Its availability is limited to a few places. Its numbers are limited, period. But in the UK it is about to grow a new market, so this review is timely. We are not in the business of promoting automobiles or other consumer products but several La Paz Group contributors have been in the vicinity of the home location of this car and its claims of zero emissions are such that we could not help noting this remarkable thing:
…Inside it’s all premium Silicon Valley technology. Musk likes to think of Tesla as the “Apple” of cars, which might explain why there is what looks like a large iPad complete with Apple-style graphics where the centre console should be. The 17in touchscreen controls almost everything about the car, from the air conditioning and music to opening the sunroof and firing up the heated windscreen wipers.
Below the screen the floor is entirely flat, while in front of the driver the traditional gauges and dials are replaced by digital instruments displaying battery charge, power usage, range and speed – no rev counter needed.
There’s no key hole or start button to speak of. Simply placing the car in drive with the key somewhere on your person kickstarts the car into life. Place your foot on the accelerator and off you rush.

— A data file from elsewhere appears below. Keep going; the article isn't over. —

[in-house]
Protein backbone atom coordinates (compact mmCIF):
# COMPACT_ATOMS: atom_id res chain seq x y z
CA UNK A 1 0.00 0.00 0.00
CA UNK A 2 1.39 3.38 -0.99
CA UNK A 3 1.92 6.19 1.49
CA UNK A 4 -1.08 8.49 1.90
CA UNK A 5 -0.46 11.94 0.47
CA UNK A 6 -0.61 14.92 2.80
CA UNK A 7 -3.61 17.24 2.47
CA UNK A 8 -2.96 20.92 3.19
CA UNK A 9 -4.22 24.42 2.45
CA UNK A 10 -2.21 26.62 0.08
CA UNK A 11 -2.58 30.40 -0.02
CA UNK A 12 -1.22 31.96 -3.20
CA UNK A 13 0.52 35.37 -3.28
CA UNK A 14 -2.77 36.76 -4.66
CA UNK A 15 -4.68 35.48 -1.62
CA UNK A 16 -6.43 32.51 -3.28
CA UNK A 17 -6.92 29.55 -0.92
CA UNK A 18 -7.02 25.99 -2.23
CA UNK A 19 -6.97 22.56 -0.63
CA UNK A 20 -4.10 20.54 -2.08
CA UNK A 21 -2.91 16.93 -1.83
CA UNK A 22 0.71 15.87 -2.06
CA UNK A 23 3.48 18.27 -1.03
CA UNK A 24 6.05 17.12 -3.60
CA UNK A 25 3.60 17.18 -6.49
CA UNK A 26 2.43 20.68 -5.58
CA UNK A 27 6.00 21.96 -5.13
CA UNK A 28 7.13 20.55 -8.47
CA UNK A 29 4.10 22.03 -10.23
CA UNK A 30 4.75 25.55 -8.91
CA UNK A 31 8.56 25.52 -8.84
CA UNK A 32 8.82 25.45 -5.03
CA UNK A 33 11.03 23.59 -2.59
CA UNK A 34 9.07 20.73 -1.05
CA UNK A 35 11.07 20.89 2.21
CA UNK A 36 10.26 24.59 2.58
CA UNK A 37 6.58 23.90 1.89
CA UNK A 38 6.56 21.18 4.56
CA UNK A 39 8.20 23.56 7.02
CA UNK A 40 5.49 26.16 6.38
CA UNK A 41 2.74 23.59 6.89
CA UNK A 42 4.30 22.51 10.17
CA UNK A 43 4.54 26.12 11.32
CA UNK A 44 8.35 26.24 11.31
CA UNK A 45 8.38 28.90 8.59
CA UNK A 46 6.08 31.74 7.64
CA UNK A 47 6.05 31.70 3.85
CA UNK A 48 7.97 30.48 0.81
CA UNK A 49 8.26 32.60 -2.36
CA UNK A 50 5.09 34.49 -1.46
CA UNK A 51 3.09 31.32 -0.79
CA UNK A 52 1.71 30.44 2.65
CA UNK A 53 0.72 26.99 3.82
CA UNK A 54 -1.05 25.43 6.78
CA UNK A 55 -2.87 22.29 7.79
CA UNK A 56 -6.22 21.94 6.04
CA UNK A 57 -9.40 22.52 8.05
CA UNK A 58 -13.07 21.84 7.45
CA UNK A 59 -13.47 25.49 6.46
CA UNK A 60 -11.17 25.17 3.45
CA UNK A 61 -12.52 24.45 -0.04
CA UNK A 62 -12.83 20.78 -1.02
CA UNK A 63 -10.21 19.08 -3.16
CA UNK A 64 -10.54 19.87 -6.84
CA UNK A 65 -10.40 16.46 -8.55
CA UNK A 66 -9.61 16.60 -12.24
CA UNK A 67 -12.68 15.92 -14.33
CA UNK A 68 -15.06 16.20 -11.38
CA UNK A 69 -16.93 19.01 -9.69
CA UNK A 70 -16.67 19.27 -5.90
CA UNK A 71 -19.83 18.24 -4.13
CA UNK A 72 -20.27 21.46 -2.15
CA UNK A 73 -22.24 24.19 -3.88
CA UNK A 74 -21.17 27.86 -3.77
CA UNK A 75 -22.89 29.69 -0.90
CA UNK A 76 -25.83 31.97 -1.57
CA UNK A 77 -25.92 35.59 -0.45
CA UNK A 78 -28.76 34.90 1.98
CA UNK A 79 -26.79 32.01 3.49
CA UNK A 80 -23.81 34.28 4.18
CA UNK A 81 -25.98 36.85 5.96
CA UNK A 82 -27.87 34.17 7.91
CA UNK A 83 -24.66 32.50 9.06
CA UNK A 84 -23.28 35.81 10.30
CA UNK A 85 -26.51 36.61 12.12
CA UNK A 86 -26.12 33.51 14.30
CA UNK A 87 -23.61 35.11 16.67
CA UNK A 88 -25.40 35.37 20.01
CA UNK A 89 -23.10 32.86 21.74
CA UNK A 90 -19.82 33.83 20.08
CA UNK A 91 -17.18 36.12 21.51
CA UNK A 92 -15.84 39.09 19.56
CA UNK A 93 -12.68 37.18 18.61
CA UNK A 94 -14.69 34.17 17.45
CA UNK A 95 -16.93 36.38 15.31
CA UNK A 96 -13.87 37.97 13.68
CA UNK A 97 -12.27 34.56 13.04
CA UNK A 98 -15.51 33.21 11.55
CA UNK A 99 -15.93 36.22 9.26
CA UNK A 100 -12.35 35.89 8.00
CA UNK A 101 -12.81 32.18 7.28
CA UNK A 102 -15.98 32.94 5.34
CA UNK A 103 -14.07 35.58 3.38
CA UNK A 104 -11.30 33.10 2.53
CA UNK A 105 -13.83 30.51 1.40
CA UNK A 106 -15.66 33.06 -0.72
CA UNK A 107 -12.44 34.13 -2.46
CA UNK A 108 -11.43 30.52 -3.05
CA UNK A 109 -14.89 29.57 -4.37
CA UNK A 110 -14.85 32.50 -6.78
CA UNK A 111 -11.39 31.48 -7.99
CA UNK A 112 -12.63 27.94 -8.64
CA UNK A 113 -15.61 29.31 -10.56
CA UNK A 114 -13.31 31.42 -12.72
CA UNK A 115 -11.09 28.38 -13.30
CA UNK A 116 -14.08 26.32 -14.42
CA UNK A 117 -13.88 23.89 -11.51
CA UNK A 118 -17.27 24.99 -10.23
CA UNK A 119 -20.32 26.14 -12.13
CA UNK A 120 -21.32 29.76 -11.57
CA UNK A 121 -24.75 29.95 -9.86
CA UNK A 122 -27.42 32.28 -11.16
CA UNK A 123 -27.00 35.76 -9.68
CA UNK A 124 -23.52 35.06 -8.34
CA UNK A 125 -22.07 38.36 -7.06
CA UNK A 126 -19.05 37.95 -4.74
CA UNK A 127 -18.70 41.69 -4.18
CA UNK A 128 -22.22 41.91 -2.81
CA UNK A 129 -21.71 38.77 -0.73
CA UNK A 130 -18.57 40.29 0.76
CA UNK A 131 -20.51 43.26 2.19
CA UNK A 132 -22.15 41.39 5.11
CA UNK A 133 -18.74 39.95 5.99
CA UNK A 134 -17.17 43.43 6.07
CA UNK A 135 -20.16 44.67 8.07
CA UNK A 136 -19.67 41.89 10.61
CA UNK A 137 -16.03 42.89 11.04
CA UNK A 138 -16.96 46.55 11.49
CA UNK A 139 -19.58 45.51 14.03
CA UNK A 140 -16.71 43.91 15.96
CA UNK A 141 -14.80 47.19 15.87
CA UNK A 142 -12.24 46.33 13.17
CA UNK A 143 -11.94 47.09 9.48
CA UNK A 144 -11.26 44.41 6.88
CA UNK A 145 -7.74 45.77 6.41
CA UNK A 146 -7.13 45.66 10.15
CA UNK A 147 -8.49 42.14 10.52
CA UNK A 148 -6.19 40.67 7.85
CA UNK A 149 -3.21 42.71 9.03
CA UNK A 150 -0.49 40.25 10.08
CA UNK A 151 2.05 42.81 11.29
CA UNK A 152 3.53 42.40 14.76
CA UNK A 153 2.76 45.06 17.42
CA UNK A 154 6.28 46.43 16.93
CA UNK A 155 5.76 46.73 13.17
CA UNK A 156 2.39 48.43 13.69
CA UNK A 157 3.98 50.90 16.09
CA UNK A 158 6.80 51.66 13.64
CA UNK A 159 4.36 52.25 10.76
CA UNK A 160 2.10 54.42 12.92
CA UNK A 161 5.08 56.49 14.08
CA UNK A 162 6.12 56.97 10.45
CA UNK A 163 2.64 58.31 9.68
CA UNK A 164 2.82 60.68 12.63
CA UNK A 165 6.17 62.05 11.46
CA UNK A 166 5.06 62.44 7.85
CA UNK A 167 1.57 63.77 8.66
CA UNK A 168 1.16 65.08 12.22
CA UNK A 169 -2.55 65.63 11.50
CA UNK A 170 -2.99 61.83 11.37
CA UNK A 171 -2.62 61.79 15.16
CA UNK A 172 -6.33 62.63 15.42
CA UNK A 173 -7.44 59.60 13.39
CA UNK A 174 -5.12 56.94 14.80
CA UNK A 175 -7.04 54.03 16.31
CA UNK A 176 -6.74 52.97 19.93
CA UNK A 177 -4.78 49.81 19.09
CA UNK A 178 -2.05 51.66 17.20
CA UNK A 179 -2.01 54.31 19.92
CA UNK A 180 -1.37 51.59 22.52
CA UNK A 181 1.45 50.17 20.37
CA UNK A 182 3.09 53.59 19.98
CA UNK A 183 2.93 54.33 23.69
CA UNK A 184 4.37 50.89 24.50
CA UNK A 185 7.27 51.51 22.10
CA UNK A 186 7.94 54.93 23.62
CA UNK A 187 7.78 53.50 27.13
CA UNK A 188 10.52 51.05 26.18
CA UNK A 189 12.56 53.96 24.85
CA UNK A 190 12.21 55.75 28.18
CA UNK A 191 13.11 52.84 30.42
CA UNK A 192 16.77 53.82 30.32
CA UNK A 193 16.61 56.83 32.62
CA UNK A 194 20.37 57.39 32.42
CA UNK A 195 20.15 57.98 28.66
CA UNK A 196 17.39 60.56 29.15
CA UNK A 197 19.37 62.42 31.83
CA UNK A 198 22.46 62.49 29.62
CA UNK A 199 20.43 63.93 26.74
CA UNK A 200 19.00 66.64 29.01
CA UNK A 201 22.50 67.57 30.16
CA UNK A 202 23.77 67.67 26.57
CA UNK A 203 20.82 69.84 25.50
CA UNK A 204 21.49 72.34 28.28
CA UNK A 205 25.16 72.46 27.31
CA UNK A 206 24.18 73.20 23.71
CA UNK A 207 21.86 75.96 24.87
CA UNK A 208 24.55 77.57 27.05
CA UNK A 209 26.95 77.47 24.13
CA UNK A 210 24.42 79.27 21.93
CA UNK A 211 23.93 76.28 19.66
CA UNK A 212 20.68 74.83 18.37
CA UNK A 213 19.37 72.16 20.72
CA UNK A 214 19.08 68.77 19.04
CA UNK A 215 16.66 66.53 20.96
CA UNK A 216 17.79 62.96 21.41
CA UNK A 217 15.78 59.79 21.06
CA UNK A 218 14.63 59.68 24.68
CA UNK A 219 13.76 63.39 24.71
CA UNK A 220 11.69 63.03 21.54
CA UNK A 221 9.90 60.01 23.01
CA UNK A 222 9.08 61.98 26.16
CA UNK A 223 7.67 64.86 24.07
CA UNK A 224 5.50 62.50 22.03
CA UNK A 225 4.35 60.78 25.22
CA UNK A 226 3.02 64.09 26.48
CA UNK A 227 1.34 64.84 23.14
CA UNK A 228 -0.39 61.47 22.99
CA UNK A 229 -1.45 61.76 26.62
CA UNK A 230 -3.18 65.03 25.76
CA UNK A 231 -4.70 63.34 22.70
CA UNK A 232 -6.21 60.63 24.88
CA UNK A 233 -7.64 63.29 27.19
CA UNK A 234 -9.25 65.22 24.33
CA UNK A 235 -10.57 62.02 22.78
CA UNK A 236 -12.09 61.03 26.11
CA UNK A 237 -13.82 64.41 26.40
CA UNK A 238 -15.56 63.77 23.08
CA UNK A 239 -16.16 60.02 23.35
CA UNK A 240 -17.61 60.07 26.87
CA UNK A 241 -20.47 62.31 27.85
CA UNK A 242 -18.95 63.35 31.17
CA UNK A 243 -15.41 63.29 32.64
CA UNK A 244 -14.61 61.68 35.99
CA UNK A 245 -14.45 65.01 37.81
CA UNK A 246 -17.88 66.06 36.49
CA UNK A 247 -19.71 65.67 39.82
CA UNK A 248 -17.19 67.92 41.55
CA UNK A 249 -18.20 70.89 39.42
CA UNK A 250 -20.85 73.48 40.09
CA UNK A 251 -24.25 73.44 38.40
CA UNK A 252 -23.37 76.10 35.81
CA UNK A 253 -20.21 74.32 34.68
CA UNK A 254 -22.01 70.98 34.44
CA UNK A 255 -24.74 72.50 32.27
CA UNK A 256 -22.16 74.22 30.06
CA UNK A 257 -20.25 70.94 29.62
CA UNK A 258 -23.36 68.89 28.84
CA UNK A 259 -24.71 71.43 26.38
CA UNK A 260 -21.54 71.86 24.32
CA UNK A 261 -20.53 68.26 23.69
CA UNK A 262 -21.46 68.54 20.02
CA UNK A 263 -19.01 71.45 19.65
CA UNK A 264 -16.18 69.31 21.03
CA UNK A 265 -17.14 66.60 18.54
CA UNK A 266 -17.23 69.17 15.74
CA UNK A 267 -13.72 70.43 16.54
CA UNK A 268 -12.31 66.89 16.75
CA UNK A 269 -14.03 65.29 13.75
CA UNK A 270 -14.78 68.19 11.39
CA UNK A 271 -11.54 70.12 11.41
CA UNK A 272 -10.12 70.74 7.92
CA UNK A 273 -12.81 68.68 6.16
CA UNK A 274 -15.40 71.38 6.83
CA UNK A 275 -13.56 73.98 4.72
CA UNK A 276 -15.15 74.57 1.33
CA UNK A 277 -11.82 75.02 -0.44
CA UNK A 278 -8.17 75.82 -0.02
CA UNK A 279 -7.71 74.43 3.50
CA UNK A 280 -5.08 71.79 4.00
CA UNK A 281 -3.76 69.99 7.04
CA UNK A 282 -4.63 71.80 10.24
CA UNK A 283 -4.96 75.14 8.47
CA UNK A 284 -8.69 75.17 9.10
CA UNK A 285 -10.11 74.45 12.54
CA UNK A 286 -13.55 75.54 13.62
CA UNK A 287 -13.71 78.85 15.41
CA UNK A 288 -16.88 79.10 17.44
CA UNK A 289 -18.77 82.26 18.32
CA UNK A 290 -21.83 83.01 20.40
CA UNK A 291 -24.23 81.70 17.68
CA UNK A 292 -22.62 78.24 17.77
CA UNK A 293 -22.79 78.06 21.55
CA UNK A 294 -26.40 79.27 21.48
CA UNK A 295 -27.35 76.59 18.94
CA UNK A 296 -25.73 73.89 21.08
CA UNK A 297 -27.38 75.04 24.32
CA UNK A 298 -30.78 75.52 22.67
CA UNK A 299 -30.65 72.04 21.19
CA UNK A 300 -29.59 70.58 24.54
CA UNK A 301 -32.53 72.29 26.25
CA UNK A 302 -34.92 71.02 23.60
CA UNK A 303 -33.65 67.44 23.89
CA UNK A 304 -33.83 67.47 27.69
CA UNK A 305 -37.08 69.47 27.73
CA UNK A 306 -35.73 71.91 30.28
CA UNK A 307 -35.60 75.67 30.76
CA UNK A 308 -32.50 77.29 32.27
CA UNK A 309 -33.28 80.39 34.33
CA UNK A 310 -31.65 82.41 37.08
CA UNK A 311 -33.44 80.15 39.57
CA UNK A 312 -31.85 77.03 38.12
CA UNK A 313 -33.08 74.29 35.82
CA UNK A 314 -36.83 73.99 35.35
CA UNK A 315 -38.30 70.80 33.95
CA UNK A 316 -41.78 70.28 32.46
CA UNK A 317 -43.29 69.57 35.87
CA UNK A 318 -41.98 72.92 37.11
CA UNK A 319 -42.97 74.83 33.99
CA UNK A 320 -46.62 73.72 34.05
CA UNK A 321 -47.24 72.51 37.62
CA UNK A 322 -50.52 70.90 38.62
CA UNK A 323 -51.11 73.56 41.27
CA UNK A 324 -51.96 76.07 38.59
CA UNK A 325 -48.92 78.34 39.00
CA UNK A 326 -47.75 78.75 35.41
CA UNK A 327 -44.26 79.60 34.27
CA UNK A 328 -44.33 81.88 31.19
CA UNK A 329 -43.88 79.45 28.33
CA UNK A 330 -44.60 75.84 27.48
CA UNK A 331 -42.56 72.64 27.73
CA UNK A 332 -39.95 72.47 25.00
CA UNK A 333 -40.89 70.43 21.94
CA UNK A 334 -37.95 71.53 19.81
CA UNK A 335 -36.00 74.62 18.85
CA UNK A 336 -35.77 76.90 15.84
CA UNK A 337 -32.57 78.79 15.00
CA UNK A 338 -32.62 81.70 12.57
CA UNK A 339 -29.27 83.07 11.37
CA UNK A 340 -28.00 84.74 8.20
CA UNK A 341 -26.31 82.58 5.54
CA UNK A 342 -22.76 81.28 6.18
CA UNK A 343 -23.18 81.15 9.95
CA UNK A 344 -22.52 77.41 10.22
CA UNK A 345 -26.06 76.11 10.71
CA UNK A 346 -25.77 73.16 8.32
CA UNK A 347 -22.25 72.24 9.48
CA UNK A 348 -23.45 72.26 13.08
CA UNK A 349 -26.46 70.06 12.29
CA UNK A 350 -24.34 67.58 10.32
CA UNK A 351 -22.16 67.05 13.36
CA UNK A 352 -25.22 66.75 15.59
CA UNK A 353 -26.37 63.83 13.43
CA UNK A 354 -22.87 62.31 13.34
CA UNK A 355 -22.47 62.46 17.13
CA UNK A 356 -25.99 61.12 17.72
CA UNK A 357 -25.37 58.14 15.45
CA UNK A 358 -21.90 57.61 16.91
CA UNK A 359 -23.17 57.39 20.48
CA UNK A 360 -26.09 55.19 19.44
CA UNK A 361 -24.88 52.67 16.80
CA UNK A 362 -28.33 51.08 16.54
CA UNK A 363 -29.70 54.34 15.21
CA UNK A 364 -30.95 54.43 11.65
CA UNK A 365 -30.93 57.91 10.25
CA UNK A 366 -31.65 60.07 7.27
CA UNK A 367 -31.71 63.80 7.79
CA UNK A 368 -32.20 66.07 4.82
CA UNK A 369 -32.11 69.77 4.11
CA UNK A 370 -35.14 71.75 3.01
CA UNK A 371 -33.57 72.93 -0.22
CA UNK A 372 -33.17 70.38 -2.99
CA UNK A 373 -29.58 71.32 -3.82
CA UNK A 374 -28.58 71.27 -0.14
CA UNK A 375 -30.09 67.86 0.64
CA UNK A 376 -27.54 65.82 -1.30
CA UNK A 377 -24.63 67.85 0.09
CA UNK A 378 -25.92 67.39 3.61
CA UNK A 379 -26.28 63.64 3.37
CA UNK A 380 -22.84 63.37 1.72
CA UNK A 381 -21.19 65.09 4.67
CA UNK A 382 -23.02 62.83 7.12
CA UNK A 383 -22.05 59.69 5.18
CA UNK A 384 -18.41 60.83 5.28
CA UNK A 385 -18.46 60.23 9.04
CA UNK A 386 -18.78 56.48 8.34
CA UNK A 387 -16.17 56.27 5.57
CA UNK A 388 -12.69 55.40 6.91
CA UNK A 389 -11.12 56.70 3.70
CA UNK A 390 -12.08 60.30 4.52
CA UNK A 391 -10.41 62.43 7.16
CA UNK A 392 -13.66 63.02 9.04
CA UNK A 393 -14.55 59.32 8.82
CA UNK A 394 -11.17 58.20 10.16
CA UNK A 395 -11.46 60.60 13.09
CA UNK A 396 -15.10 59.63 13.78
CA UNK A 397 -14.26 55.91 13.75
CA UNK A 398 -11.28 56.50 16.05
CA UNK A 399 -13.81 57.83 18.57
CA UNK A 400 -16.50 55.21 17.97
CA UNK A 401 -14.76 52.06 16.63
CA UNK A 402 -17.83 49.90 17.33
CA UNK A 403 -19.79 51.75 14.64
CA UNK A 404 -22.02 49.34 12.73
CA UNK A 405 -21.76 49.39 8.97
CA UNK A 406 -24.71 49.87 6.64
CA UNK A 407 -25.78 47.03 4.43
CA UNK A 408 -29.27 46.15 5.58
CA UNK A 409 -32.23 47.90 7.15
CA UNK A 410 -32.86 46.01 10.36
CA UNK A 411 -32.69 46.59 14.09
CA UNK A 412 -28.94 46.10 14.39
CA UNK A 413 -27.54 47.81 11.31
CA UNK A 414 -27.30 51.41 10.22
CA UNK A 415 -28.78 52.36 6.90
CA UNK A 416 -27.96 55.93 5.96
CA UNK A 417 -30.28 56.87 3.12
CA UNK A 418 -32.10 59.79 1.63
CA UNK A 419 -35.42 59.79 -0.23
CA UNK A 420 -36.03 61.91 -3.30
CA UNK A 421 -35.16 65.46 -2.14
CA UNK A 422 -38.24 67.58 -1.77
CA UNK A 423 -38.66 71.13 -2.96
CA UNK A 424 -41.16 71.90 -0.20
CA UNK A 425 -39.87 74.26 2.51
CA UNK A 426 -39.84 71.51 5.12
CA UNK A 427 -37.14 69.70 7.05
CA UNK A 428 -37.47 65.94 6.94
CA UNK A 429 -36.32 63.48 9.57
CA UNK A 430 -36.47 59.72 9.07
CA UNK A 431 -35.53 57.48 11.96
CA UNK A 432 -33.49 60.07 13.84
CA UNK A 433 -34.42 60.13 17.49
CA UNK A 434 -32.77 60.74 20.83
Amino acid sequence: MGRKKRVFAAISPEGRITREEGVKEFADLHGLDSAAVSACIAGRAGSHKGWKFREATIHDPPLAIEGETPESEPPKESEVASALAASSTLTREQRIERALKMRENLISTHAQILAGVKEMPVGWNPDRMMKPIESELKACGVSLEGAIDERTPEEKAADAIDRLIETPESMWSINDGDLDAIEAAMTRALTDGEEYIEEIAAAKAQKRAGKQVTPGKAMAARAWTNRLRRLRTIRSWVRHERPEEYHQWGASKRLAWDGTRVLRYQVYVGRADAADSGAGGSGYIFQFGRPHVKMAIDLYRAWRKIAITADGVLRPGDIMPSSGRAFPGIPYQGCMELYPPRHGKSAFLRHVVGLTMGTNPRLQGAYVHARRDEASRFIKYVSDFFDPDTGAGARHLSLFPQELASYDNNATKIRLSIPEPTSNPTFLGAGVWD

“The Model S will do 0-60mph in 4.2 seconds powered by a motor the size of a lady’s handbag,” quipped Georg Ell Tesla’s UK director.
It is a thrilling rush reaching 60mph as fast as a Lamborghini Gallardo, throwing you and your passengers back into their seats. The only real difference is that there is no roar of the engine, just a squeal of the tyres on the road, a space for five passengers with all their luggage.
But beyond that, driving the Model S is as easy as any other car despite the power under the hood. There are no gears, no automatic gear box to deal with, just a surge of constant power that only a linear electric motor can provide. Mark me impressed, this is no G Whiz or Nissan Leaf, this is the Aston Martin or Audi of the electric car world. However, the car certainly feels heavy and despite a low centre of gravity you can feel it in the corners, as you would any large performance saloon.
Prices start at £49,900 for the 60kWh version rising to £69,080 for the 85kWh Performance model and £98,000 with all the options. Tesla’s battery warranty spans eight years – even if the battery is damaged by user negligence, while the car comes with a four-year warranty.
Claims of zero emissions are slightly disingenuous, given that the electricity has to come from somewhere. Attached to the British domestic supply it will still contribute at least 85g/km of carbon to the environment costing around £10 to fully charge. The average new car in the UK emits 128.3g/km in 2013 according to the Society of Motor Manufacturers and Traders, however.
Meanwhile, three minutes well spent over at the BBC on the man behind this phenomenon:
Tesla boss Elon Musk has said he believed the electric car company would fail during the economic recession, but was not afraid to invest large amounts of money into the business.